JavaScript: Class.method vs. Class.prototype.method

JavaScript: Class.method vs. Class.prototype.method

What is the difference between the following two declarations?
Class.method = function () { /* code */ }
Class.prototype.method = function () { /* code using this.values */ }

Is it okay to think of the first statement as a declaration of a static method, and the second statement as a declaration of an instance method?

Solutions/Answers:

Solution 1:

Yes, the first function has no relationship with an object instance of that constructor function, you can consider it like a ‘static method’.

In JavaScript functions are first-class objects, that means you can treat them just like any object, in this case, you are only adding a property to the function object.

The second function, as you are extending the constructor function prototype, it will be available to all the object instances created with the new keyword, and the context within that function (the this keyword) will refer to the actual object instance where you call it.

Consider this example:

// constructor function
function MyClass () {
  var privateVariable; // private member only available within the constructor fn

  this.privilegedMethod = function () { // it can access private members
    //..
  };
}

// A 'static method', it's just like a normal function 
// it has no relation with any 'MyClass' object instance
MyClass.staticMethod = function () {};

MyClass.prototype.publicMethod = function () {
  // the 'this' keyword refers to the object instance
  // you can access only 'privileged' and 'public' members
};

var myObj = new MyClass(); // new object instance

myObj.publicMethod();
MyClass.staticMethod();

Solution 2:

When you create more than one instance of MyClass , you will still only have only one instance of publicMethod in memory but in case of privilegedMethod you will end up creating lots of instances and staticMethod has no relationship with an object instance.

That’s why prototypes save memory.

Also, if you change the parent object’s properties, is the child’s corresponding property hasn’t been changed, it’ll be updated.

Solution 3:

For visual learners, when defining the function without .prototype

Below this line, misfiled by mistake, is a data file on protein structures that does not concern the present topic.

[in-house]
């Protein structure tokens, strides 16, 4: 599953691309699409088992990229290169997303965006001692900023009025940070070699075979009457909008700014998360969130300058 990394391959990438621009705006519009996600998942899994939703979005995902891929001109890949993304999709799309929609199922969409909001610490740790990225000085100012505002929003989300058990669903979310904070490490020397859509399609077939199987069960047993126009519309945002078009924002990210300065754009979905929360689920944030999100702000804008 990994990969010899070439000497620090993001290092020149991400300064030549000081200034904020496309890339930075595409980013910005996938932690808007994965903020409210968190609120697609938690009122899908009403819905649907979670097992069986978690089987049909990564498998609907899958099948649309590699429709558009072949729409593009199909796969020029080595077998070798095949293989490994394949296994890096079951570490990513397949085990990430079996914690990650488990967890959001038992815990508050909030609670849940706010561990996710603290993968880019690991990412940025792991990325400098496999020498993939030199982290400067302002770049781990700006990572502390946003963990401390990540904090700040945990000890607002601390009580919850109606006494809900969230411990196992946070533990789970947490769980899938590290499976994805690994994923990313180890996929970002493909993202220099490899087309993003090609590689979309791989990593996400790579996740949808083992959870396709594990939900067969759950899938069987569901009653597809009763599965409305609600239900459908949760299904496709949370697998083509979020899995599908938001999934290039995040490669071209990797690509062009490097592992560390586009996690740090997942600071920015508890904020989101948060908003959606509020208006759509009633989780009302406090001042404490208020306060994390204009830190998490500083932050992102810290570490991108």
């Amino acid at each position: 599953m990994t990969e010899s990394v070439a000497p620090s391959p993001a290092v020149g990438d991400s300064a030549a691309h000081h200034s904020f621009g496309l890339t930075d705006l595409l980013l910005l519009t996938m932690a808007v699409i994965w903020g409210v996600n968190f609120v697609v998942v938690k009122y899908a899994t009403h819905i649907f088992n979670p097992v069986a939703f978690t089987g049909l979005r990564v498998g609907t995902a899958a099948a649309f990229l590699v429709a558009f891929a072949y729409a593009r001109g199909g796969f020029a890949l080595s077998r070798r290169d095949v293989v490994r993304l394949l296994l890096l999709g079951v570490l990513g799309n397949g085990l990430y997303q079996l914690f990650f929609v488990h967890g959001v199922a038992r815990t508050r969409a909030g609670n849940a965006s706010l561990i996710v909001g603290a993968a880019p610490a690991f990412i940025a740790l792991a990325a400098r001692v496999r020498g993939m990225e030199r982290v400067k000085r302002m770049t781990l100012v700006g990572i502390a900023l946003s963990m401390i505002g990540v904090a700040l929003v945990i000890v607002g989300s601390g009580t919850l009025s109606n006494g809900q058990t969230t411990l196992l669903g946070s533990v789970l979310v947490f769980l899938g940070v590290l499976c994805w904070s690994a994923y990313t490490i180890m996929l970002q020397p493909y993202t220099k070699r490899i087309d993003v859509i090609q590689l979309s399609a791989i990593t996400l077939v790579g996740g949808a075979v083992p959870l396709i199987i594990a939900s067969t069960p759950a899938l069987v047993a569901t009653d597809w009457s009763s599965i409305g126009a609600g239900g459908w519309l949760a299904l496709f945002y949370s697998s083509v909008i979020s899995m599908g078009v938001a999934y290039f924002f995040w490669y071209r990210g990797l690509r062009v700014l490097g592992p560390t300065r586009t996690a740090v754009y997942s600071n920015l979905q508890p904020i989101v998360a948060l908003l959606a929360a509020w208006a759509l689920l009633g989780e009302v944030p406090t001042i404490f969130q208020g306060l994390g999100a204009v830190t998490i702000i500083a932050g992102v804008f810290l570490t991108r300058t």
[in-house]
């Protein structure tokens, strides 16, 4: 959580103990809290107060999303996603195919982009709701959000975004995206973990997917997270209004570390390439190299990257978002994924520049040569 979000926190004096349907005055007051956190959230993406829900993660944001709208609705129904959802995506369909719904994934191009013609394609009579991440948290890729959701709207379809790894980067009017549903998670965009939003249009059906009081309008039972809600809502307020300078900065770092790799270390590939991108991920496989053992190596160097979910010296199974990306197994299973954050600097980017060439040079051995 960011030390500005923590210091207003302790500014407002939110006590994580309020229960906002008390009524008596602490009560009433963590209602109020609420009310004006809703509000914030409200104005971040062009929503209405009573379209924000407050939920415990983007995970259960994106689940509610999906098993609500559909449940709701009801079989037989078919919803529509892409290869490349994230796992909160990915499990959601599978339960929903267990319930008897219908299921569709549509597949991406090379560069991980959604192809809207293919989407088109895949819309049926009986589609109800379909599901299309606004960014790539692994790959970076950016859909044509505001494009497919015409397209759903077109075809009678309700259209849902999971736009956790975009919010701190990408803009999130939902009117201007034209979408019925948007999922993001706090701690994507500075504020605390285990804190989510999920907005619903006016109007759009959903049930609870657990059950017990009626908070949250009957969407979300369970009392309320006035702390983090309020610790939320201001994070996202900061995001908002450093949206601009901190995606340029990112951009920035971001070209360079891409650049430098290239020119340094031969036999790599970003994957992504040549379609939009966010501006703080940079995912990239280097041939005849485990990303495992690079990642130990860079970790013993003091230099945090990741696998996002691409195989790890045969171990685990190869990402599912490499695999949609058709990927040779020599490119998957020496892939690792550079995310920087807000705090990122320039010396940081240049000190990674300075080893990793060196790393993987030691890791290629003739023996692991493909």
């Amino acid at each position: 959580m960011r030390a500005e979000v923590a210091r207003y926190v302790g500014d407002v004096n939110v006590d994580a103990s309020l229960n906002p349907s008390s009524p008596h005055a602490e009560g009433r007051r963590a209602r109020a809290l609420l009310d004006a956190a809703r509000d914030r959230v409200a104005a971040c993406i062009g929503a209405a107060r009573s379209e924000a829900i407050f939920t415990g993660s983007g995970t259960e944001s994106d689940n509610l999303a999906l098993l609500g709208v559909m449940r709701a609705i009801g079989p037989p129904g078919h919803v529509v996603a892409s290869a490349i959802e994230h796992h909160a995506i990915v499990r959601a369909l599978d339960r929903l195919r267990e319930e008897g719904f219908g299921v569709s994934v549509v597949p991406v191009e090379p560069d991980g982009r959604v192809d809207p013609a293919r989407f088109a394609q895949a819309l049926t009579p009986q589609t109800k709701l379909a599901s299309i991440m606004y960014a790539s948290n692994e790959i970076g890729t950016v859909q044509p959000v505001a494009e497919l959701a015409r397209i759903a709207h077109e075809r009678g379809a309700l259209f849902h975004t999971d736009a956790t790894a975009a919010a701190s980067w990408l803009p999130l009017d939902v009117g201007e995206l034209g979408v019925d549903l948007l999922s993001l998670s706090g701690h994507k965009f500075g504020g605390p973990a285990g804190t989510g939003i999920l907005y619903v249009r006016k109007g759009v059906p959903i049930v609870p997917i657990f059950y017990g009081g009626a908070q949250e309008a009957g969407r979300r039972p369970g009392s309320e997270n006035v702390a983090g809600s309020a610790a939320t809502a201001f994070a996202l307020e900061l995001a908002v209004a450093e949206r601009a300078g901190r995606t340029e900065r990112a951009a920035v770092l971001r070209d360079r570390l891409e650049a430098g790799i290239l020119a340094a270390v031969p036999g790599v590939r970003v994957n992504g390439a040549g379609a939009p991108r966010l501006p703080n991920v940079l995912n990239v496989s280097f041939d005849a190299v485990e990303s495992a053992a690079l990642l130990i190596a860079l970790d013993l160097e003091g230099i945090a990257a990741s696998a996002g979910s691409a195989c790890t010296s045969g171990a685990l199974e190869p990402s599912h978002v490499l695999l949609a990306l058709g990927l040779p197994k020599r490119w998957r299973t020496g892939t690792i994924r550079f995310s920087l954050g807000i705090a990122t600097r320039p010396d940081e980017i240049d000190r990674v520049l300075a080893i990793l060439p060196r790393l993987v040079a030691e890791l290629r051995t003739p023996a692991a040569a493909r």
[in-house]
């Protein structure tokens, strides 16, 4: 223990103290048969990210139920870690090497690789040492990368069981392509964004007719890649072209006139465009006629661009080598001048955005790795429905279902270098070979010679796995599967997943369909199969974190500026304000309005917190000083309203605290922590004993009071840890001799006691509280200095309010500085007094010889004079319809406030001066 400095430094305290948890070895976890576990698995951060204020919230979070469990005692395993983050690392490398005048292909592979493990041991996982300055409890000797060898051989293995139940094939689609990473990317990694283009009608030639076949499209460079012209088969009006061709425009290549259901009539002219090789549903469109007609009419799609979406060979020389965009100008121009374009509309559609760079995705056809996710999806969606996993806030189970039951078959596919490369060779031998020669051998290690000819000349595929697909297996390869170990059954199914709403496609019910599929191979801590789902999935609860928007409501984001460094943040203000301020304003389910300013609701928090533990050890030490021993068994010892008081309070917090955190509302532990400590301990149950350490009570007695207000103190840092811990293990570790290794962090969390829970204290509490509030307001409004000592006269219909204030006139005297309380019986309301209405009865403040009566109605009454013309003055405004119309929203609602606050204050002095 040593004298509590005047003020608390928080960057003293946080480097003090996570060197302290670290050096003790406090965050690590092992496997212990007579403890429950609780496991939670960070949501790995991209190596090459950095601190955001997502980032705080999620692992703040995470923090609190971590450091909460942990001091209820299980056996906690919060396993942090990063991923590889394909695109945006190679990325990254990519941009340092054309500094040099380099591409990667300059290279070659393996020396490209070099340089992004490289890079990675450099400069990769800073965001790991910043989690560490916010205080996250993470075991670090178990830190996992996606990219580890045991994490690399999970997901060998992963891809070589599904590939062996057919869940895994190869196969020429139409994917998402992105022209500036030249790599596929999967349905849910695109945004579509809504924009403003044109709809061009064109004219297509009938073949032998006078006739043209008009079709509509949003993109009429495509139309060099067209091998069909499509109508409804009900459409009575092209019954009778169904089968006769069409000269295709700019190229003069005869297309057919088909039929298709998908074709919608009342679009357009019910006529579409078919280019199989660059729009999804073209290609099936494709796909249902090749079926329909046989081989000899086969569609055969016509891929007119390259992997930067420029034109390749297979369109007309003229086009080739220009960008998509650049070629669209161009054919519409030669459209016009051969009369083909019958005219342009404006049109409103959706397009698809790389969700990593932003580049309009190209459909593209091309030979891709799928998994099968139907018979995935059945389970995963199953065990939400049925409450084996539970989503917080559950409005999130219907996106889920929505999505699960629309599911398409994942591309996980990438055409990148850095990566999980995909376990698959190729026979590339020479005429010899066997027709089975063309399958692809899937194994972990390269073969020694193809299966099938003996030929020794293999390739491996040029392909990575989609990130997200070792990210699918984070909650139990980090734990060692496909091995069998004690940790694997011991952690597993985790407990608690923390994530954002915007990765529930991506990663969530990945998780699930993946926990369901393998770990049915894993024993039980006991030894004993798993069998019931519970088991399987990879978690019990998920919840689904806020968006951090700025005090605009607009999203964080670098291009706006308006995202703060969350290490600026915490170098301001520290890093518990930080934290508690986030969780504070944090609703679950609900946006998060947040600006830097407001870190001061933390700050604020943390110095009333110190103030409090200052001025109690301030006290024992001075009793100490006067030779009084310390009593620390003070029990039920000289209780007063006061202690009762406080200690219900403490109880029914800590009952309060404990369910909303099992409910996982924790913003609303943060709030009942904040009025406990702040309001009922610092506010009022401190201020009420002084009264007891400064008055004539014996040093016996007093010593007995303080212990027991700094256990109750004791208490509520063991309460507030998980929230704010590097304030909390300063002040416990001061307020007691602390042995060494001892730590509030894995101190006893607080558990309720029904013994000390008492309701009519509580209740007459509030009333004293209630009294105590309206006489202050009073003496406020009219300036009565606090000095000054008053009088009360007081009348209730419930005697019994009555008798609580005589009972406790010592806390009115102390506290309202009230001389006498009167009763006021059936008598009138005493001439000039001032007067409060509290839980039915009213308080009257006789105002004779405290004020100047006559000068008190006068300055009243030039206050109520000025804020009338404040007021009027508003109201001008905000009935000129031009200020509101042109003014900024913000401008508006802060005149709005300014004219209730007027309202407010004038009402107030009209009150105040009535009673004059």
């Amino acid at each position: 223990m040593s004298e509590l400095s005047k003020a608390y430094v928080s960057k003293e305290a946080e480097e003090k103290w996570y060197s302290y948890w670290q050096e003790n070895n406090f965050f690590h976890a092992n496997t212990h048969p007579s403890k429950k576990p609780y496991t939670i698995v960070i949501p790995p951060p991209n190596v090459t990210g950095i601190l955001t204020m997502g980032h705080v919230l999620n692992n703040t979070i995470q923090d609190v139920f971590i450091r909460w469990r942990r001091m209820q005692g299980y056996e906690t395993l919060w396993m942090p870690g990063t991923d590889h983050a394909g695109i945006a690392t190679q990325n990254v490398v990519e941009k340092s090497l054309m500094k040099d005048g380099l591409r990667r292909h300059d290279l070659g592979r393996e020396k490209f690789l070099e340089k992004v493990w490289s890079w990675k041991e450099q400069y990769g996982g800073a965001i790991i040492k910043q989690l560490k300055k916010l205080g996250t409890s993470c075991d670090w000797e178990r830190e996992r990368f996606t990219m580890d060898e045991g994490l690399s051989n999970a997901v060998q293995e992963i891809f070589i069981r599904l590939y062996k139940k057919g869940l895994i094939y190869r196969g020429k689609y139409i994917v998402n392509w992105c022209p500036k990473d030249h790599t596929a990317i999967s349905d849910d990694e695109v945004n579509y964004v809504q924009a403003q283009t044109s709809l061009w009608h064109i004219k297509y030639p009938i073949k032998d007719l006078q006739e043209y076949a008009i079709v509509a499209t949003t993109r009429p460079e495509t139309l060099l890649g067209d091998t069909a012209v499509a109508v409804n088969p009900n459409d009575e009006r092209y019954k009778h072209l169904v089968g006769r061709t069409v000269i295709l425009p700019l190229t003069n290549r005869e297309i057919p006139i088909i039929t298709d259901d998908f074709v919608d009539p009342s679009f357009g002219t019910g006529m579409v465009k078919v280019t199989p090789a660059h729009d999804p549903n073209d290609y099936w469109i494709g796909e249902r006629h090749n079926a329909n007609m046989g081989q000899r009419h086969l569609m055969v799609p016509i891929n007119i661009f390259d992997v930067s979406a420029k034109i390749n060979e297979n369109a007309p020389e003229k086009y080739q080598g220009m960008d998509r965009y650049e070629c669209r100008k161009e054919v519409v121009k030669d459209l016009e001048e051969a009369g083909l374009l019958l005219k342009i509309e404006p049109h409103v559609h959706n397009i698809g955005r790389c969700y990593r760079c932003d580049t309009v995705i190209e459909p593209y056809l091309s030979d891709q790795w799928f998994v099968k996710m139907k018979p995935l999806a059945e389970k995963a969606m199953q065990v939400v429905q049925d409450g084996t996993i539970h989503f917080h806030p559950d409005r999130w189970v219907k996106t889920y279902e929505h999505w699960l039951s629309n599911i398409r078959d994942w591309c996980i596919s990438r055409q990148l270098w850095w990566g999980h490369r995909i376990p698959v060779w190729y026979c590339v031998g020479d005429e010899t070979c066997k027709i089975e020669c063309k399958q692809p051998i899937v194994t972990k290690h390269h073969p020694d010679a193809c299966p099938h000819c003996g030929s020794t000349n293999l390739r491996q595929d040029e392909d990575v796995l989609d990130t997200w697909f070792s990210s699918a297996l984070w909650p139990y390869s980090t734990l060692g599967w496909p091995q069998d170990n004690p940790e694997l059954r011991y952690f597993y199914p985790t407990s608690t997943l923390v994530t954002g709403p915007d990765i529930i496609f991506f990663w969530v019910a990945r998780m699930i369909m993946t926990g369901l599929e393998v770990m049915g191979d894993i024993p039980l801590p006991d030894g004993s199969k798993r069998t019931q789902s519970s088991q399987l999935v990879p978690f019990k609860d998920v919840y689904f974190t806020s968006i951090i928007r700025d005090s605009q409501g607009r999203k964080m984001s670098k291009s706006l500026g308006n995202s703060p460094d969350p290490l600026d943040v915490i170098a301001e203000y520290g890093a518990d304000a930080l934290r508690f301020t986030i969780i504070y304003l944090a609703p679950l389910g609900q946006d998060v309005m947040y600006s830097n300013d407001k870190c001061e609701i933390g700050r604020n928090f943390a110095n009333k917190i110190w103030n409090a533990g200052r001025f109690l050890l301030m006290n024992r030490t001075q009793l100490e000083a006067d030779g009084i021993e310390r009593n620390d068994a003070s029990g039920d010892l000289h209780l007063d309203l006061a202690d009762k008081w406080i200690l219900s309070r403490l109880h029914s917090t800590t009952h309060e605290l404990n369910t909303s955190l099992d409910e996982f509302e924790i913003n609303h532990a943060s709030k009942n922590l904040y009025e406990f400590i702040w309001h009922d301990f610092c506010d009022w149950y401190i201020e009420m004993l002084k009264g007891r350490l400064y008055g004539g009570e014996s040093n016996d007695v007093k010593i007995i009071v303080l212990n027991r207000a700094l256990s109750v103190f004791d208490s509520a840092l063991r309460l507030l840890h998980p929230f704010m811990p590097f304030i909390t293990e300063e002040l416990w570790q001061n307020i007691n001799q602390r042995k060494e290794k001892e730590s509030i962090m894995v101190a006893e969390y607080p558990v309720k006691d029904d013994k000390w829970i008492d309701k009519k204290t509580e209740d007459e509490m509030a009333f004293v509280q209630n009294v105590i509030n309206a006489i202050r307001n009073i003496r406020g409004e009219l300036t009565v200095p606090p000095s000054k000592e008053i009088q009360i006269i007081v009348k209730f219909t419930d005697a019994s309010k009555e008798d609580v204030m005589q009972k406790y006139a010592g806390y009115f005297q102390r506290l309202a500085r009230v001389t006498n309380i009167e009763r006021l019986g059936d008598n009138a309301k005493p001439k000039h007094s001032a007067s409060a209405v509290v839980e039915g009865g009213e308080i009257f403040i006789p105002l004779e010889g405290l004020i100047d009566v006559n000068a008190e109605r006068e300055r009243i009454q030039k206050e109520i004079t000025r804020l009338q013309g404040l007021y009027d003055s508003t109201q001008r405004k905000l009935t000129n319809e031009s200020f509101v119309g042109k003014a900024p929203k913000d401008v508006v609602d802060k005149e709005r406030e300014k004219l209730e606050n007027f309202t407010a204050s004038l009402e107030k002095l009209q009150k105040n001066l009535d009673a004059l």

ExampleClass = function(){};
ExampleClass.method = function(customString){
             console.log((customString !== undefined)? 
                          customString : 
                          "called from func def.");}
ExampleClass.method(); // >> output: `called from func def.`  

var someInstance = new ExampleClass();
someInstance.method('Called from instance');
    // >> error! `someInstance.method is not a function`  

With same code, if .prototype is added,

ExampleClass.prototype.method = function(customString){
             console.log((customString !== undefined)? 
                          customString : 
                          "called from func def.");}
ExampleClass.method();  
      // > error! `ExampleClass.method is not a function.`  

var someInstance = new ExampleClass();
someInstance.method('Called from instance');
                 // > output: `Called from instance`

To make it clearer,

ExampleClass = function(){};
ExampleClass.directM = function(){}  //M for method
ExampleClass.prototype.protoM = function(){}

var instanceOfExample = new ExampleClass();

ExampleClass.directM();     ✓ works
instanceOfExample.directM();   x Error!

ExampleClass.protoM();     x Error!
instanceOfExample.protoM();  ✓ works

****Note for the example above, someInstance.method() won’t be executed as,
ExampleClass.method() causes error & execution cannot continue.
But for the sake of illustration & easy understanding, I’ve kept this sequence.****

Results generated from chrome developer console & JS Bin
Click on the jsbin link above to step through the code.
Toggle commented section with ctrl+/

Solution 4:

Yes, the first one is a static method also called class method, while the second one is an instance method.

Consider the following examples, to understand it in more detail.

In ES5

function Person(firstName, lastName) {
   this.firstName = firstName;
   this.lastName = lastName;
}

Person.isPerson = function(obj) {
   return obj.constructor === Person;
}

Person.prototype.sayHi = function() {
   return "Hi " + this.firstName;
}

In the above code, isPerson is a static method, while sayHi is an instance method of Person.

Below, is how to create an object from Person constructor.

var aminu = new Person("Aminu", "Abubakar");

Using the static method isPerson.

Person.isPerson(aminu); // will return true

Using the instance method sayHi.

aminu.sayHi(); // will return "Hi Aminu"

In ES6

class Person {
   constructor(firstName, lastName) {
      this.firstName = firstName;
      this.lastName = lastName;
   }

   static isPerson(obj) {
      return obj.constructor === Person;
   }

   sayHi() {
      return `Hi ${this.firstName}`;
   }
}

Look at how static keyword was used to declare the static method isPerson.

To create an object of Person class.

const aminu = new Person("Aminu", "Abubakar");

Using the static method isPerson.

Person.isPerson(aminu); // will return true

Using the instance method sayHi.

aminu.sayHi(); // will return "Hi Aminu"

NOTE: Both examples are essentially the same, JavaScript remains a classless language. The class introduced in ES6 is primarily a syntactical sugar over the existing prototype-based inheritance model.